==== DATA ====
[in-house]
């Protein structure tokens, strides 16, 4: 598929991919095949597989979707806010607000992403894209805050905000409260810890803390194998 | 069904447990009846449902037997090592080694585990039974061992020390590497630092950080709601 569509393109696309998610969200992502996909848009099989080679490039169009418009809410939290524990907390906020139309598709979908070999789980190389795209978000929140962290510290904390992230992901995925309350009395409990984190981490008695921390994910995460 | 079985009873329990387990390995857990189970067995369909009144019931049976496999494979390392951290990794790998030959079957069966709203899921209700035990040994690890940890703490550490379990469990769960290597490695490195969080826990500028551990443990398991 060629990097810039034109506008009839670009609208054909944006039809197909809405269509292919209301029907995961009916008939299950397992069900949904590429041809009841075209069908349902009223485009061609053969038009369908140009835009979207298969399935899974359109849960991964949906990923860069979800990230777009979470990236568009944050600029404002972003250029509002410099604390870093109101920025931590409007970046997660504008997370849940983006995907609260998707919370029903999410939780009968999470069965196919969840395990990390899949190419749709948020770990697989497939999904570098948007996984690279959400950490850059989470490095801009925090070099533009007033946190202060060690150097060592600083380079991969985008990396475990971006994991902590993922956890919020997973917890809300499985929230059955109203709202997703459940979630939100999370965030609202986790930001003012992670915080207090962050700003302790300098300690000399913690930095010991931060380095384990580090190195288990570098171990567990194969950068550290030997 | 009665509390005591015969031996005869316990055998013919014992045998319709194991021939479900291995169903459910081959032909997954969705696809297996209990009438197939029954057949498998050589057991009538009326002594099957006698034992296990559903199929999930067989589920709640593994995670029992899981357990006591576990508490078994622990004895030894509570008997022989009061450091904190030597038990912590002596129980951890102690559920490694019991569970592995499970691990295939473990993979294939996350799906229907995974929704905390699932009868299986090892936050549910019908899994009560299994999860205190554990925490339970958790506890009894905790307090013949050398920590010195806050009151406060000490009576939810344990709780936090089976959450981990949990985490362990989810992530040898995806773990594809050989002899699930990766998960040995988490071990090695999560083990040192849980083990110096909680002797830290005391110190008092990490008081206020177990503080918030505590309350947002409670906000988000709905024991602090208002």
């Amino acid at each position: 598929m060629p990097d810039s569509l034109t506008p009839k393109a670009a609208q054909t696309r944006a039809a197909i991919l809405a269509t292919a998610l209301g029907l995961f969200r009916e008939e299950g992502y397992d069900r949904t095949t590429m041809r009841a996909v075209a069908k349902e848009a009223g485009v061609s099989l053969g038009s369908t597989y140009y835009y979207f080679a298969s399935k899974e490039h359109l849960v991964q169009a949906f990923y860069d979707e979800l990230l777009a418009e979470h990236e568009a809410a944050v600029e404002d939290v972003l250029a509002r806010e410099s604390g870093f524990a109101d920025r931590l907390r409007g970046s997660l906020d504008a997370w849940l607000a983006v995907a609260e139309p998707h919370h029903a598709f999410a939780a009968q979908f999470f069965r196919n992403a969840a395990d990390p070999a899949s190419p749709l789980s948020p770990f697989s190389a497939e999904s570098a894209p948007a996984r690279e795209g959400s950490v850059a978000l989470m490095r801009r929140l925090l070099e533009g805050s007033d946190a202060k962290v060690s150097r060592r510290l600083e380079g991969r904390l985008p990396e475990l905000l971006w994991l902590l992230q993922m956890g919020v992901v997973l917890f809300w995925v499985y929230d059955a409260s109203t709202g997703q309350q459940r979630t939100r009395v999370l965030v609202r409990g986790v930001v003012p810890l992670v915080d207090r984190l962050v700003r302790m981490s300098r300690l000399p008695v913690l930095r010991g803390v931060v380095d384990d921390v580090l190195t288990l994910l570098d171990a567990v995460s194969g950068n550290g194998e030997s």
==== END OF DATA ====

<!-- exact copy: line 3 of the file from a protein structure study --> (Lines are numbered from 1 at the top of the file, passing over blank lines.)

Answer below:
């Amino acid at each position: 598929m060629p990097d810039s569509l034109t506008p009839k393109a670009a609208q054909t696309r944006a039809a197909i991919l809405a269509t292919a998610l209301g029907l995961f969200r009916e008939e299950g992502y397992d069900r949904t095949t590429m041809r009841a996909v075209a069908k349902e848009a009223g485009v061609s099989l053969g038009s369908t597989y140009y835009y979207f080679a298969s399935k899974e490039h359109l849960v991964q169009a949906f990923y860069d979707e979800l990230l777009a418009e979470h990236e568009a809410a944050v600029e404002d939290v972003l250029a509002r806010e410099s604390g870093f524990a109101d920025r931590l907390r409007g970046s997660l906020d504008a997370w849940l607000a983006v995907a609260e139309p998707h919370h029903a598709f999410a939780a009968q979908f999470f069965r196919n992403a969840a395990d990390p070999a899949s190419p749709l789980s948020p770990f697989s190389a497939e999904s570098a894209p948007a996984r690279e795209g959400s950490v850059a978000l989470m490095r801009r929140l925090l070099e533009g805050s007033d946190a202060k962290v060690s150097r060592r510290l600083e380079g991969r904390l985008p990396e475990l905000l971006w994991l902590l992230q993922m956890g919020v992901v997973l917890f809300w995925v499985y929230d059955a409260s109203t709202g997703q309350q459940r979630t939100r009395v999370l965030v609202r409990g986790v930001v003012p810890l992670v915080d207090r984190l962050v700003r302790m981490s300098r300690l000399p008695v913690l930095r010991g803390v931060v380095d384990d921390v580090l190195t288990l994910l570098d171990a567990v995460s194969g950068n550290g194998e030997s």